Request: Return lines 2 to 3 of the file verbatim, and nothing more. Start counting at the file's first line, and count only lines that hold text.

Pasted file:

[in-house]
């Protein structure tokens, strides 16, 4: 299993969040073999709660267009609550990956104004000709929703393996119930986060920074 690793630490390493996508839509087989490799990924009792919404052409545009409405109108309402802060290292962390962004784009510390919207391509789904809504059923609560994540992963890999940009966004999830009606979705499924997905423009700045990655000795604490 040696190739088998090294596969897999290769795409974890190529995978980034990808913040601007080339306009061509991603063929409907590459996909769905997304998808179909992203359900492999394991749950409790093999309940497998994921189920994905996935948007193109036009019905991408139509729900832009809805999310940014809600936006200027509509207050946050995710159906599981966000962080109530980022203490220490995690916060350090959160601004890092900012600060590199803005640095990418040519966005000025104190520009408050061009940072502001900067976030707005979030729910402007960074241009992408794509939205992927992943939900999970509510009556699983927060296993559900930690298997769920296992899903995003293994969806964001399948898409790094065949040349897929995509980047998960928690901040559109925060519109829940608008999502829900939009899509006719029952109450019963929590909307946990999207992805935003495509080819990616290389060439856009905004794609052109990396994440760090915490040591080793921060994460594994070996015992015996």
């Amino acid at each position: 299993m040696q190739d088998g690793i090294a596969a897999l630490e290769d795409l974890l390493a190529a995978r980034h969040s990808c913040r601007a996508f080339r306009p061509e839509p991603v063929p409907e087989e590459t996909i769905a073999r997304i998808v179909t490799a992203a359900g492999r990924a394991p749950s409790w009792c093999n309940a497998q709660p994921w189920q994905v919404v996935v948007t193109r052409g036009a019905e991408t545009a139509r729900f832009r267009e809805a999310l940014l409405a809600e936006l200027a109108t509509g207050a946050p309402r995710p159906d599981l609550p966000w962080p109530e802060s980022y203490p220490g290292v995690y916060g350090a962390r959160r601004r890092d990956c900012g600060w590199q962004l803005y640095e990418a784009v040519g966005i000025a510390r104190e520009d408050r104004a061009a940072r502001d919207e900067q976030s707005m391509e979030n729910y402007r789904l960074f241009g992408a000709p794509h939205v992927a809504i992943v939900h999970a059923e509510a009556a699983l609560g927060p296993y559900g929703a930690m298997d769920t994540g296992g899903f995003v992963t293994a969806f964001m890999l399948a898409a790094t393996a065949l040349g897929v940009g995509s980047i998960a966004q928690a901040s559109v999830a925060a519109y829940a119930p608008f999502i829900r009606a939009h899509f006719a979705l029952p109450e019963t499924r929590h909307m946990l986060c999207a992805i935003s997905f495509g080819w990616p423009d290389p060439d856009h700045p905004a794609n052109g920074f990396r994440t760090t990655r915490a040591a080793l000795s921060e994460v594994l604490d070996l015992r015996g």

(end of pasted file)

């Protein structure tokens, strides 16, 4: 299993969040073999709660267009609550990956104004000709929703393996119930986060920074 690793630490390493996508839509087989490799990924009792919404052409545009409405109108309402802060290292962390962004784009510390919207391509789904809504059923609560994540992963890999940009966004999830009606979705499924997905423009700045990655000795604490 040696190739088998090294596969897999290769795409974890190529995978980034990808913040601007080339306009061509991603063929409907590459996909769905997304998808179909992203359900492999394991749950409790093999309940497998994921189920994905996935948007193109036009019905991408139509729900832009809805999310940014809600936006200027509509207050946050995710159906599981966000962080109530980022203490220490995690916060350090959160601004890092900012600060590199803005640095990418040519966005000025104190520009408050061009940072502001900067976030707005979030729910402007960074241009992408794509939205992927992943939900999970509510009556699983927060296993559900930690298997769920296992899903995003293994969806964001399948898409790094065949040349897929995509980047998960928690901040559109925060519109829940608008999502829900939009899509006719029952109450019963929590909307946990999207992805935003495509080819990616290389060439856009905004794609052109990396994440760090915490040591080793921060994460594994070996015992015996």
């Amino acid at each position: 299993m040696q190739d088998g690793i090294a596969a897999l630490e290769d795409l974890l390493a190529a995978r980034h969040s990808c913040r601007a996508f080339r306009p061509e839509p991603v063929p409907e087989e590459t996909i769905a073999r997304i998808v179909t490799a992203a359900g492999r990924a394991p749950s409790w009792c093999n309940a497998q709660p994921w189920q994905v919404v996935v948007t193109r052409g036009a019905e991408t545009a139509r729900f832009r267009e809805a999310l940014l409405a809600e936006l200027a109108t509509g207050a946050p309402r995710p159906d599981l609550p966000w962080p109530e802060s980022y203490p220490g290292v995690y916060g350090a962390r959160r601004r890092d990956c900012g600060w590199q962004l803005y640095e990418a784009v040519g966005i000025a510390r104190e520009d408050r104004a061009a940072r502001d919207e900067q976030s707005m391509e979030n729910y402007r789904l960074f241009g992408a000709p794509h939205v992927a809504i992943v939900h999970a059923e509510a009556a699983l609560g927060p296993y559900g929703a930690m298997d769920t994540g296992g899903f995003v992963t293994a969806f964001m890999l399948a898409a790094t393996a065949l040349g897929v940009g995509s980047i998960a966004q928690a901040s559109v999830a925060a519109y829940a119930p608008f999502i829900r009606a939009h899509f006719a979705l029952p109450e019963t499924r929590h909307m946990l986060c999207a992805i935003s997905f495509g080819w990616p423009d290389p060439d856009h700045p905004a794609n052109g920074f990396r994440t760090t990655r915490a040591a080793l000795s921060e994460v594994l604490d070996l015992r015996g």